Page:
There’s an advert doing the rounds on social media for naked cleaners. It’s primarily aimed at the naturist community and they’re offering £45 an hour, whatever your age, shape or size.
I’m not averse to people taking their kit off for cash. I was a life drawing model when my daughters were toddlers, so someone gawping at my nooks and crannies holds no fear for me. No, the only really scary thing about cleaning-in-the-buff is the actual cleaning.
I’ll do pretty much anything to avoid housework. In fact, if the husband legged it, I’d probably spend more time searching for a dusting professional than a potential new partner. When we moved in together, he used to play a little stand-off game in his head; silently seething at the grimy dust balls poking out from under the oven, inwardly imploding at the ever-widening sticky brown ring in the can cupboard. He thought I was holding out, standing my ground, not giving in to the feminist stereotype which insists women can’t live in mess and men need a garage. But I’d just not noticed the muck. I’d won a game I didn’t even know I was playing when he finally buckled and bleached the blackened plug hole.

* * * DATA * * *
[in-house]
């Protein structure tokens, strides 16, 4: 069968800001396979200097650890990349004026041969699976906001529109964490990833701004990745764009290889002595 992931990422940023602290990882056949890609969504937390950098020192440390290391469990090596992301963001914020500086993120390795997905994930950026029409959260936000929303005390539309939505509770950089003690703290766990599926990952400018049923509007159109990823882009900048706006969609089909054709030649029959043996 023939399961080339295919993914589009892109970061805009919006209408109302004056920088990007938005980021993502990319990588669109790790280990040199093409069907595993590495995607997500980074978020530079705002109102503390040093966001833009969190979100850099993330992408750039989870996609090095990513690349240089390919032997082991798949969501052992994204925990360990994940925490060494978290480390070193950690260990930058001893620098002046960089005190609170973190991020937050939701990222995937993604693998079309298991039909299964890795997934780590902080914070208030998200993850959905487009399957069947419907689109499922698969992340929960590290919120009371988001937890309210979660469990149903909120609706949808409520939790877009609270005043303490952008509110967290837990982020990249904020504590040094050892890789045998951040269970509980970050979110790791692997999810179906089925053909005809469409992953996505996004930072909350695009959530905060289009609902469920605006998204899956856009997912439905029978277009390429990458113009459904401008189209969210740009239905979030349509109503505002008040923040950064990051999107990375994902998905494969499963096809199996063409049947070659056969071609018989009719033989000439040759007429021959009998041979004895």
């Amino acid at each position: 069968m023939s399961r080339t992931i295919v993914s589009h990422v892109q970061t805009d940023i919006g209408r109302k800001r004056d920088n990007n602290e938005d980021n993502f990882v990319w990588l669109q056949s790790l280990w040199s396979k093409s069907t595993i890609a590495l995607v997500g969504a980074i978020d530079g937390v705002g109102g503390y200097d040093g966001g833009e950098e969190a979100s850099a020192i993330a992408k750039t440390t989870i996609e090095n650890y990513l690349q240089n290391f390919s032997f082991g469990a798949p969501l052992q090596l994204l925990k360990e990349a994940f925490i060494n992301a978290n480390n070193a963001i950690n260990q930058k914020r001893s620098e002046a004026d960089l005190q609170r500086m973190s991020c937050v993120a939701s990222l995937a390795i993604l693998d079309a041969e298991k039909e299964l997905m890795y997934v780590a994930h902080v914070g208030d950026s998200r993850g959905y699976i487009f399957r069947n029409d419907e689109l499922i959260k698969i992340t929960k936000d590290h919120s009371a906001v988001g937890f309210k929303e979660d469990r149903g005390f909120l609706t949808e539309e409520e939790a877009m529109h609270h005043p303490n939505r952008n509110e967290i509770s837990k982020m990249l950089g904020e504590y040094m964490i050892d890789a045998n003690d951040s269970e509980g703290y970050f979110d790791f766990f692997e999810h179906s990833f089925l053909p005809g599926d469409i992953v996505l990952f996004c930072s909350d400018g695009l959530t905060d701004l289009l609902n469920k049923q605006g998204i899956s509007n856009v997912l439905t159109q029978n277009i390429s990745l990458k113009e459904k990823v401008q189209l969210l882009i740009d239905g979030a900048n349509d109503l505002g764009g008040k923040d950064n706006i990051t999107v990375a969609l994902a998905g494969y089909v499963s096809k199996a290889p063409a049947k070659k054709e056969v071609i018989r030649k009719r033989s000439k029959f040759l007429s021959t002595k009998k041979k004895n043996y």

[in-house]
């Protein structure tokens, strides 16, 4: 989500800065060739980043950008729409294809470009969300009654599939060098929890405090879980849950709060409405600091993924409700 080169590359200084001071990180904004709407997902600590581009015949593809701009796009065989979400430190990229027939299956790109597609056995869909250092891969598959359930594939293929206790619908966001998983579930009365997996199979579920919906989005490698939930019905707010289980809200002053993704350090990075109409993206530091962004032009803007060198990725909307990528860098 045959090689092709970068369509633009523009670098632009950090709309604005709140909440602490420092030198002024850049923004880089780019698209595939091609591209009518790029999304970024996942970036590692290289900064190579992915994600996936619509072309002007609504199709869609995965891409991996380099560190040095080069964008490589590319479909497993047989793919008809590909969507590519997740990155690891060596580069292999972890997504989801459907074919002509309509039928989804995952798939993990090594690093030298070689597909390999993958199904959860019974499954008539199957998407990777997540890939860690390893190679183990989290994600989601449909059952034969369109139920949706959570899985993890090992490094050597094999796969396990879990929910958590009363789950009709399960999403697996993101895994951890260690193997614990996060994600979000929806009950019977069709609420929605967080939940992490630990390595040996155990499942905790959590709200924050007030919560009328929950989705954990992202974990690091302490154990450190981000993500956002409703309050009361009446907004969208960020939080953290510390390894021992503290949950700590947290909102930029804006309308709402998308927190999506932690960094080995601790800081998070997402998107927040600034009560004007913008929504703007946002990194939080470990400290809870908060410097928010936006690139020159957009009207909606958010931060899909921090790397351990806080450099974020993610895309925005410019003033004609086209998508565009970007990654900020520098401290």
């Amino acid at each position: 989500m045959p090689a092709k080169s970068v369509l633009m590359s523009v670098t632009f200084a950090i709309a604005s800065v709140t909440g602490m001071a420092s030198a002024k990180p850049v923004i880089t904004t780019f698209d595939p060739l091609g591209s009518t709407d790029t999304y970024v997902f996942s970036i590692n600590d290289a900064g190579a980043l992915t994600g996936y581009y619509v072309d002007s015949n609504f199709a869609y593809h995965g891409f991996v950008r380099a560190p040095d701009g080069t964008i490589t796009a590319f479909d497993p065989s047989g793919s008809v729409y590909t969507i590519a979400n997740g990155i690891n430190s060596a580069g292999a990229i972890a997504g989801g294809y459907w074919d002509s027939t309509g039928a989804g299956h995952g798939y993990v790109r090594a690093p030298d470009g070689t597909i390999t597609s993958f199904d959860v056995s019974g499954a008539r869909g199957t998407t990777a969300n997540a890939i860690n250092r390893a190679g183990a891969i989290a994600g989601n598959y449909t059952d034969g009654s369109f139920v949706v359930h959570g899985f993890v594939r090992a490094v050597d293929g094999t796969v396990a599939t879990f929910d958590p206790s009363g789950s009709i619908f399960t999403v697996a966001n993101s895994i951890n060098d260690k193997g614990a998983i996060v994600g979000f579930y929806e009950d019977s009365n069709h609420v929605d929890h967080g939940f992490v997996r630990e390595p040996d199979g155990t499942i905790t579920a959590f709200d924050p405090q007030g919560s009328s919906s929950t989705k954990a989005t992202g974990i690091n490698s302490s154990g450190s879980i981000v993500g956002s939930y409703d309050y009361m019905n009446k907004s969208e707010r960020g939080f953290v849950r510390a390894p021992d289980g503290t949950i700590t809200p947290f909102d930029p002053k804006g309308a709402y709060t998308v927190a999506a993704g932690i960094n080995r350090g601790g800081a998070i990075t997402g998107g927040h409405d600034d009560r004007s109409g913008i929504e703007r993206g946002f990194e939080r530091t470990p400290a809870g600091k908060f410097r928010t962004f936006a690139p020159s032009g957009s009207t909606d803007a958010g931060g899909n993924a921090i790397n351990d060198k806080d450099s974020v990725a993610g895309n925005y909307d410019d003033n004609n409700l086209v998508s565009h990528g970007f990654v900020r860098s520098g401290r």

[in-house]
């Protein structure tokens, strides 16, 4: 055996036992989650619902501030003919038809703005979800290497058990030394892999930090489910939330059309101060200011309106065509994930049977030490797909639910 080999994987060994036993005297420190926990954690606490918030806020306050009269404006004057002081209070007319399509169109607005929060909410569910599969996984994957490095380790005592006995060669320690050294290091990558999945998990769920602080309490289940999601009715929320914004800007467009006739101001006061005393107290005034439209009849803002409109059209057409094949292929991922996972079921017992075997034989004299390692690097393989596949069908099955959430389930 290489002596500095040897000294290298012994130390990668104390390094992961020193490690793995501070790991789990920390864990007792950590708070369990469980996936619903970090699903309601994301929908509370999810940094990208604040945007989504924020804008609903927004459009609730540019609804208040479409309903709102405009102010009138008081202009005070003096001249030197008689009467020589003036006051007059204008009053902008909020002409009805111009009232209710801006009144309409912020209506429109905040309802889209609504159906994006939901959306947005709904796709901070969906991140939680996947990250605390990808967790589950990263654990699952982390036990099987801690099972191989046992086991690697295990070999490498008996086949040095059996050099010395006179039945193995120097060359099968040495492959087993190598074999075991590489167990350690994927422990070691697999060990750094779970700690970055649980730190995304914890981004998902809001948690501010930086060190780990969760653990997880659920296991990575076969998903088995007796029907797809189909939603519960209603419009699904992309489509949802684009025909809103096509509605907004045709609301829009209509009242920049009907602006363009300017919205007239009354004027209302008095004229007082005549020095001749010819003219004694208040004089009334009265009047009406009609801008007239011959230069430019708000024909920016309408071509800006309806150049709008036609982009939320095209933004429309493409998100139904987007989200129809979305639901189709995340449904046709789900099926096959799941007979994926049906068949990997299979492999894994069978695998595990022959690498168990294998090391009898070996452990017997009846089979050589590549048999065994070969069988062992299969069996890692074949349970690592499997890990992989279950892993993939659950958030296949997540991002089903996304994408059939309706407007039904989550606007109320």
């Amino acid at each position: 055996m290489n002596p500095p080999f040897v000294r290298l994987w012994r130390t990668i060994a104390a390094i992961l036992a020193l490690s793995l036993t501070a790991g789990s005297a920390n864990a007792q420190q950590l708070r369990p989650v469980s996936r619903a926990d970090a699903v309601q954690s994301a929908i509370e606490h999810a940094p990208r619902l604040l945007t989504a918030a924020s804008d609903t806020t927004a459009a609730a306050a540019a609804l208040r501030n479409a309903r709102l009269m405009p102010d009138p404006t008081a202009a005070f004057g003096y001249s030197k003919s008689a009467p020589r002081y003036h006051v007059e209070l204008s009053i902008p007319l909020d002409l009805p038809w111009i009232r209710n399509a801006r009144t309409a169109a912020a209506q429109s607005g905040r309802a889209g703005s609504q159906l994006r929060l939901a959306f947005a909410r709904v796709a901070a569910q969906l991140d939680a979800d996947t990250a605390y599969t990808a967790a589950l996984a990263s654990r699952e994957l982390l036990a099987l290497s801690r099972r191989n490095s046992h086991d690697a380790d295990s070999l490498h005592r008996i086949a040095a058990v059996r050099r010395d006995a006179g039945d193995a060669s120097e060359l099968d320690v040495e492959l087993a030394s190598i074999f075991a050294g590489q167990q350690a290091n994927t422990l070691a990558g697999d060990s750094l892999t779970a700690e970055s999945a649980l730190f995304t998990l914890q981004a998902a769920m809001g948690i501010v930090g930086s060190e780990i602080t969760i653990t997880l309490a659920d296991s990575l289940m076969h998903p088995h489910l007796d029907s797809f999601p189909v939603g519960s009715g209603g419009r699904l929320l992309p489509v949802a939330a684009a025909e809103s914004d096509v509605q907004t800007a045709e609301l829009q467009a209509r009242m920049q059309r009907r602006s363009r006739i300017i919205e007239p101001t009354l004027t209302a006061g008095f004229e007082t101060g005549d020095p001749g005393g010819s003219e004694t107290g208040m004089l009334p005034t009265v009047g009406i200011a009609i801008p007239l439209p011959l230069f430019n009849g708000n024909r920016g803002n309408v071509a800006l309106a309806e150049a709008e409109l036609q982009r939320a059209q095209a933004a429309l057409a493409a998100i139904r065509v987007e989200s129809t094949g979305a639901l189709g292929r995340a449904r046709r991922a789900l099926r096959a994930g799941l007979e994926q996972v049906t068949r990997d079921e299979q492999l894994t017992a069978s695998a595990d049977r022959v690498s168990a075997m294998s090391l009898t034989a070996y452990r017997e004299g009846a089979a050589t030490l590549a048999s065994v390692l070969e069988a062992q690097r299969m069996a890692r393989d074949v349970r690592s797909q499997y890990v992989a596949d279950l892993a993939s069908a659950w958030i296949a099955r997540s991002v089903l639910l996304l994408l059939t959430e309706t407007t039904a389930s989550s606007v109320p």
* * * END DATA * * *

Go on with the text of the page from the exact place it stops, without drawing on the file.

I blame my mother (because historically, that’s what daughters do best). She hated domesticity, so when I was growing up, most of the housekeeping was blown on home help. I remember Hilda; lovely, but a bit on the niffy side due to her polyester overall. Then there was the one with the children who were always in bother – she slung her hook due to circumstances still unknown. But my favourite was Gladys, who bought us Christmas jumpers from the market and always had a Regal King Size on the go when she was vacuuming. Ironing also counts as cleaning in my book. I wear everything, even emergency leggings, before cranking up the limescaled steam machine. Actually, if I were to apply for the naturist job, at least I wouldn’t have to worry about a well-pressed uniform. Driving to work could prove distracting for zebra crossers though, as once they copped an eyeful, they might find it tricky to discern which was more shocking; a disrobed driver or the state of my people carrier. As I write this, two travel mints are on their 16th day of festering in the footwell.
I believe that lowering your cleaning standards gives you more time to enjoy friends and family. Nobody’s last words should be “Thank goodness I was thorough with my skirting boards.” When it comes to the final curtain, I’d like my ashes scattering in the house to remind those still living that cleaning is optional and there’s more to life than dust.